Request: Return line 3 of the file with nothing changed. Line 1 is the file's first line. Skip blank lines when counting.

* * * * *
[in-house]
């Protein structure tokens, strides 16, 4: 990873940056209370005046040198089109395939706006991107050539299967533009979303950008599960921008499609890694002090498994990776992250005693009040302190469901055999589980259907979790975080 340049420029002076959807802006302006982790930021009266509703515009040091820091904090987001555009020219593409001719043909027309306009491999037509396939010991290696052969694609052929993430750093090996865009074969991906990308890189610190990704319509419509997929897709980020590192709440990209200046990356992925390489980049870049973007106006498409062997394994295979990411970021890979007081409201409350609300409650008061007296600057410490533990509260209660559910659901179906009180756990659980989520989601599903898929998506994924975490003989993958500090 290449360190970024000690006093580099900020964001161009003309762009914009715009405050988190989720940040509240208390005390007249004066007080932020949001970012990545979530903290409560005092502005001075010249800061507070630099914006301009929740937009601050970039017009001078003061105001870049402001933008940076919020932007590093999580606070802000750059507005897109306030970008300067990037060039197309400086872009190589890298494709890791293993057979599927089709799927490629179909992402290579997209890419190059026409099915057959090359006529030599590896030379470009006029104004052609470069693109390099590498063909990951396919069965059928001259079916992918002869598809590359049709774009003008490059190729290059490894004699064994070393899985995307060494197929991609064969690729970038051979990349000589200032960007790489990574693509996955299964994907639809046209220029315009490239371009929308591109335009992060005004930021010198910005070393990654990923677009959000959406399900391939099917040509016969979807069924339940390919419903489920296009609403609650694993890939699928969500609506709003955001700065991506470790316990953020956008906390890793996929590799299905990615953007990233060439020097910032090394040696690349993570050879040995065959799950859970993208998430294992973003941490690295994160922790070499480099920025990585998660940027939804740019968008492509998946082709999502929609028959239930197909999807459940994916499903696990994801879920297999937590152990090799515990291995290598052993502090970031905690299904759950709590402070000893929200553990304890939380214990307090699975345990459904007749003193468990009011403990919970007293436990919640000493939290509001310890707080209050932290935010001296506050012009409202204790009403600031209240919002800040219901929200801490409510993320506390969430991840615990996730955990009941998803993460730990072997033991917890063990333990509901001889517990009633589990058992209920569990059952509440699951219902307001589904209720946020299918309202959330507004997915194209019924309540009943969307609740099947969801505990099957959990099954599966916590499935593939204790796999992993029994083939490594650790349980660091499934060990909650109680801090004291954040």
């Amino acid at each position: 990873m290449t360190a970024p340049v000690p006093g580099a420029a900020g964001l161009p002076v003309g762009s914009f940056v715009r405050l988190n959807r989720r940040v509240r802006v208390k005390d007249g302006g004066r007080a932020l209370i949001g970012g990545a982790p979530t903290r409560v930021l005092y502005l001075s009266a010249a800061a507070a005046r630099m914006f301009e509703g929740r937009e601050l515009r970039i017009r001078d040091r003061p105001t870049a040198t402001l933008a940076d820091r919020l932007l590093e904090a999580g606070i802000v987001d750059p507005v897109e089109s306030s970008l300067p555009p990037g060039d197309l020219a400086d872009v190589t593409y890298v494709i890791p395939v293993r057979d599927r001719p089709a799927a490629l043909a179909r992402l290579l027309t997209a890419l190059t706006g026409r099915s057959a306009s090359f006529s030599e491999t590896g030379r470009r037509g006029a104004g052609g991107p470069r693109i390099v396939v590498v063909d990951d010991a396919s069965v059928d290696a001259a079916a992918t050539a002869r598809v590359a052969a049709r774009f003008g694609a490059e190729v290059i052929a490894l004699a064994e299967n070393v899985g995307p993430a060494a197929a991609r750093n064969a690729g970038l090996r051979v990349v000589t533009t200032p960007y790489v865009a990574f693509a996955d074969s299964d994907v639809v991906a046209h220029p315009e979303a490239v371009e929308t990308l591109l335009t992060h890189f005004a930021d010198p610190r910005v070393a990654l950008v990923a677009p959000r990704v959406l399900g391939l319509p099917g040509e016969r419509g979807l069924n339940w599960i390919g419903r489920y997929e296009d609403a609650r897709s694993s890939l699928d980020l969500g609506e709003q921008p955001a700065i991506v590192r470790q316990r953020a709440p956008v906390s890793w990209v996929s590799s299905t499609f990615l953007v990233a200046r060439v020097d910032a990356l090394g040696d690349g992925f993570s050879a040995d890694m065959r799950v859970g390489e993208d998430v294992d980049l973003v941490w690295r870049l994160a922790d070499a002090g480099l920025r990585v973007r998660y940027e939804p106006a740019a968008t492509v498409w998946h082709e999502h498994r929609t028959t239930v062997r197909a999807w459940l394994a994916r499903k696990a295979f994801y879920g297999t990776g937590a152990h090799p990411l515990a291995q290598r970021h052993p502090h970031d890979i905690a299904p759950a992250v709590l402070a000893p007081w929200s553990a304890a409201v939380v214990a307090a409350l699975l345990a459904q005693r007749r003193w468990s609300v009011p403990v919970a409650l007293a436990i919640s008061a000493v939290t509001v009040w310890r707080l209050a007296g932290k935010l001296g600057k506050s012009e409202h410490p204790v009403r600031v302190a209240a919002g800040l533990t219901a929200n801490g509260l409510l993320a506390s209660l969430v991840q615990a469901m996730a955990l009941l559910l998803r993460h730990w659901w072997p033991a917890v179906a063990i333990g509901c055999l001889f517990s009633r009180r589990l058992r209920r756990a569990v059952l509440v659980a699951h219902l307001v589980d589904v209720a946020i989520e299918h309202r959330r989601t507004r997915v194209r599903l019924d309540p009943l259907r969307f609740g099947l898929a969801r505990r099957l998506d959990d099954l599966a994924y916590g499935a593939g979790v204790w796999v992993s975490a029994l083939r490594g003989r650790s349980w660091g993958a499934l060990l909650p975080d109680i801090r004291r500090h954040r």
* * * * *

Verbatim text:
């Amino acid at each position: 990873m290449t360190a970024p340049v000690p006093g580099a420029a900020g964001l161009p002076v003309g762009s914009f940056v715009r405050l988190n959807r989720r940040v509240r802006v208390k005390d007249g302006g004066r007080a932020l209370i949001g970012g990545a982790p979530t903290r409560v930021l005092y502005l001075s009266a010249a800061a507070a005046r630099m914006f301009e509703g929740r937009e601050l515009r970039i017009r001078d040091r003061p105001t870049a040198t402001l933008a940076d820091r919020l932007l590093e904090a999580g606070i802000v987001d750059p507005v897109e089109s306030s970008l300067p555009p990037g060039d197309l020219a400086d872009v190589t593409y890298v494709i890791p395939v293993r057979d599927r001719p089709a799927a490629l043909a179909r992402l290579l027309t997209a890419l190059t706006g026409r099915s057959a306009s090359f006529s030599e491999t590896g030379r470009r037509g006029a104004g052609g991107p470069r693109i390099v396939v590498v063909d990951d010991a396919s069965v059928d290696a001259a079916a992918t050539a002869r598809v590359a052969a049709r774009f003008g694609a490059e190729v290059i052929a490894l004699a064994e299967n070393v899985g995307p993430a060494a197929a991609r750093n064969a690729g970038l090996r051979v990349v000589t533009t200032p960007y790489v865009a990574f693509a996955d074969s299964d994907v639809v991906a046209h220029p315009e979303a490239v371009e929308t990308l591109l335009t992060h890189f005004a930021d010198p610190r910005v070393a990654l950008v990923a677009p959000r990704v959406l399900g391939l319509p099917g040509e016969r419509g979807l069924n339940w599960i390919g419903r489920y997929e296009d609403a609650r897709s694993s890939l699928d980020l969500g609506e709003q921008p955001a700065i991506v590192r470790q316990r953020a709440p956008v906390s890793w990209v996929s590799s299905t499609f990615l953007v990233a200046r060439v020097d910032a990356l090394g040696d690349g992925f993570s050879a040995d890694m065959r799950v859970g390489e993208d998430v294992d980049l973003v941490w690295r870049l994160a922790d070499a002090g480099l920025r990585v973007r998660y940027e939804p106006a740019a968008t492509v498409w998946h082709e999502h498994r929609t028959t239930v062997r197909a999807w459940l394994a994916r499903k696990a295979f994801y879920g297999t990776g937590a152990h090799p990411l515990a291995q290598r970021h052993p502090h970031d890979i905690a299904p759950a992250v709590l402070a000893p007081w929200s553990a304890a409201v939380v214990a307090a409350l699975l345990a459904q005693r007749r003193w468990s609300v009011p403990v919970a409650l007293a436990i919640s008061a000493v939290t509001v009040w310890r707080l209050a007296g932290k935010l001296g600057k506050s012009e409202h410490p204790v009403r600031v302190a209240a919002g800040l533990t219901a929200n801490g509260l409510l993320a506390s209660l969430v991840q615990a469901m996730a955990l009941l559910l998803r993460h730990w659901w072997p033991a917890v179906a063990i333990g509901c055999l001889f517990s009633r009180r589990l058992r209920r756990a569990v059952l509440v659980a699951h219902l307001v589980d589904v209720a946020i989520e299918h309202r959330r989601t507004r997915v194209r599903l019924d309540p009943l259907r969307f609740g099947l898929a969801r505990r099957l998506d959990d099954l599966a994924y916590g499935a593939g979790v204790w796999v992993s975490a029994l083939r490594g003989r650790s349980w660091g993958a499934l060990l909650p975080d109680i801090r004291r500090h954040r």